I recently found this live performance of Bahia performing a de Holanda composition with his own group.
As the melody gets passed around and doubled, and the tune weaves through its different sections, Bahia revoices the samba to match it. Let's check out a few of the ways he approaches it.
Let's first look at bar 17, following the introduction.
One of the best lessons I learned from digging on a lot of Marcio's playing is to play "1e&" on the hi-hat or ride rather than "1&a". We (in this case referring to Americans or Europeans) tend to play "1&a" a lot, presumably by force of habit from playing so much of the standard jazz ride cymbal pattern. But as Bahia often points out, it's a bit pointless to play it this way. There are two reasons for this: A. Often times we are already playing that exact same rhythm in our feet to begin with. "1" on the bass drum, "&" on the hi-hat, and "a" on the bass drum again. Why double it? And B. We're missing the "e", which is one of the most important notes in a samba. The "e" always has that slight emphasis on it, which is impossible to do if you don't play the note at all! Also, by playing "1e&", we mimic the drive of a caixa more. So, in measure 17 we see Bahia playing "1e&" on the hi-hat. Another cool feature of the groove in this section is that he uses the rim click, rather than the bass drum for the "a1, a2" effect, which frees up his foot to play more like an actual surdo would in an escola de samba. Throughout this section he also uses the rim to hint at both bossa nova and partido alto patterns.
Shortly after the first 6/8 bar, when the guitar takes the melody alone, Bahia revoices things sightly, like so:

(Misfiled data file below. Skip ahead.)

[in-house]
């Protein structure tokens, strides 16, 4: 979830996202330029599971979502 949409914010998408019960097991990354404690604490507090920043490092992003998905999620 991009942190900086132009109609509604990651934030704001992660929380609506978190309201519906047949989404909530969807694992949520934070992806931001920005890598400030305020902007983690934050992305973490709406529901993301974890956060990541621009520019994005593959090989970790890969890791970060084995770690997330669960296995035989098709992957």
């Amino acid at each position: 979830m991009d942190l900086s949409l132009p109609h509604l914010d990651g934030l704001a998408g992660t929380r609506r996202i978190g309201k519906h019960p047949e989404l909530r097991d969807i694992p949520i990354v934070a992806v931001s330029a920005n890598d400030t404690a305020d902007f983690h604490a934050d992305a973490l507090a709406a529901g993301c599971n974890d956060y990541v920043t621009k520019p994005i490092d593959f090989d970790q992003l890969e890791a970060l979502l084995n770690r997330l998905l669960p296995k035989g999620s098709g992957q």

Here he drops the pickup note on the "a" of 1 in the bass drum and instead adds a push on the "a" of 2 in every other bar. But, generally speaking, the basic sense of the bass drum (or surdo) remains the same here. However, he now moves the bossa nova pattern up to the hi-hat, while filling in the gaps on the snare drum. Even though the familiar pattern is still there and we still hear the underlying flow of light 16th notes, the change of voices makes it sound unique and modern.
Finally, each time the second half of the melody comes around, we see something that is probably more familiar to most of us:
As noted earlier, the ride cymbal pattern is played "1e&" rather than "1&a", but now Bahia is playing the bass drum pattern that most of us learned when we first discovered samba. However, even here there is a slight variation. By simply moving the hi-hat from the "&s" to the downbeats, or leaving them out altogether (both of which Bahia does at various points in the tune), we can drastically change the character of the groove.
Throughout the rest of the performance there are a few other grooves and ideas that are certainly worth checking out. Here is the head in its entirety. Enjoy!